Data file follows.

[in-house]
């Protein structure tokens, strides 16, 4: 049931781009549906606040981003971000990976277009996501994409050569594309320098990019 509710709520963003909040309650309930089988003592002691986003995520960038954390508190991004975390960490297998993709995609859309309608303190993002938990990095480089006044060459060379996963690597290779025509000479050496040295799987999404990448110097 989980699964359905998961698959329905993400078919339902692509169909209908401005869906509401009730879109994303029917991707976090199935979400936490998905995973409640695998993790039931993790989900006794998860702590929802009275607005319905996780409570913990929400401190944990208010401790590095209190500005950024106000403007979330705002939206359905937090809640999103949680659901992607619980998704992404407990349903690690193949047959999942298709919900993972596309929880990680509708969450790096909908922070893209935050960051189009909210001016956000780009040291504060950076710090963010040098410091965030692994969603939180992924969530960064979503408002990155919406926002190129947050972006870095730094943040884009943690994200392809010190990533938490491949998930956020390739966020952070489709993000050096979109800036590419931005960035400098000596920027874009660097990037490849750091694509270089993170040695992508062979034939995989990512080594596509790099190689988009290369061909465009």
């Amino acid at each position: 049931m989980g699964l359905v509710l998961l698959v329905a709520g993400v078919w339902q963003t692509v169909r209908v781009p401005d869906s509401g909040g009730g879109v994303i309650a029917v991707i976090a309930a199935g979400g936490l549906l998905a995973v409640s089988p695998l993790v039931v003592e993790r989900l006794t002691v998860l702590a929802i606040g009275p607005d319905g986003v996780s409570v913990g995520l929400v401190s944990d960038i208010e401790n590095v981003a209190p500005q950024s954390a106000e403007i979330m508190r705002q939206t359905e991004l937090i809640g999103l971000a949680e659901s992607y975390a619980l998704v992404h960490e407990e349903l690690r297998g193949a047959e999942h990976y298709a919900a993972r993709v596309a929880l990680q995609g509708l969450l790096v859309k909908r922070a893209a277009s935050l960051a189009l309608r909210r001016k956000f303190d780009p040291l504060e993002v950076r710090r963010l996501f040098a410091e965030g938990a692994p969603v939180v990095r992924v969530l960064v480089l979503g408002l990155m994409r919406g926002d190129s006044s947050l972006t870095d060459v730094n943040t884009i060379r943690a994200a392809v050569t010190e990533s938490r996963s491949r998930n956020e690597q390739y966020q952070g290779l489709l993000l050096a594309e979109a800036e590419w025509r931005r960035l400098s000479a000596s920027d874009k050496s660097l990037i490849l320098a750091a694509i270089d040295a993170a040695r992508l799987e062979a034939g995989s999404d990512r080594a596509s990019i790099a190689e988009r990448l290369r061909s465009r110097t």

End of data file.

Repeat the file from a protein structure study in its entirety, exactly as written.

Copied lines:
[in-house]
């Protein structure tokens, strides 16, 4: 049931781009549906606040981003971000990976277009996501994409050569594309320098990019 509710709520963003909040309650309930089988003592002691986003995520960038954390508190991004975390960490297998993709995609859309309608303190993002938990990095480089006044060459060379996963690597290779025509000479050496040295799987999404990448110097 989980699964359905998961698959329905993400078919339902692509169909209908401005869906509401009730879109994303029917991707976090199935979400936490998905995973409640695998993790039931993790989900006794998860702590929802009275607005319905996780409570913990929400401190944990208010401790590095209190500005950024106000403007979330705002939206359905937090809640999103949680659901992607619980998704992404407990349903690690193949047959999942298709919900993972596309929880990680509708969450790096909908922070893209935050960051189009909210001016956000780009040291504060950076710090963010040098410091965030692994969603939180992924969530960064979503408002990155919406926002190129947050972006870095730094943040884009943690994200392809010190990533938490491949998930956020390739966020952070489709993000050096979109800036590419931005960035400098000596920027874009660097990037490849750091694509270089993170040695992508062979034939995989990512080594596509790099190689988009290369061909465009």
């Amino acid at each position: 049931m989980g699964l359905v509710l998961l698959v329905a709520g993400v078919w339902q963003t692509v169909r209908v781009p401005d869906s509401g909040g009730g879109v994303i309650a029917v991707i976090a309930a199935g979400g936490l549906l998905a995973v409640s089988p695998l993790v039931v003592e993790r989900l006794t002691v998860l702590a929802i606040g009275p607005d319905g986003v996780s409570v913990g995520l929400v401190s944990d960038i208010e401790n590095v981003a209190p500005q950024s954390a106000e403007i979330m508190r705002q939206t359905e991004l937090i809640g999103l971000a949680e659901s992607y975390a619980l998704v992404h960490e407990e349903l690690r297998g193949a047959e999942h990976y298709a919900a993972r993709v596309a929880l990680q995609g509708l969450l790096v859309k909908r922070a893209a277009s935050l960051a189009l309608r909210r001016k956000f303190d780009p040291l504060e993002v950076r710090r963010l996501f040098a410091e965030g938990a692994p969603v939180v990095r992924v969530l960064v480089l979503g408002l990155m994409r919406g926002d190129s006044s947050l972006t870095d060459v730094n943040t884009i060379r943690a994200a392809v050569t010190e990533s938490r996963s491949r998930n956020e690597q390739y966020q952070g290779l489709l993000l050096a594309e979109a800036e590419w025509r931005r960035l400098s000479a000596s920027d874009k050496s660097l990037i490849l320098a750091a694509i270089d040295a993170a040695r992508l799987e062979a034939g995989s999404d990512r080594a596509s990019i790099a190689e988009r990448l290369r061909s465009r110097t």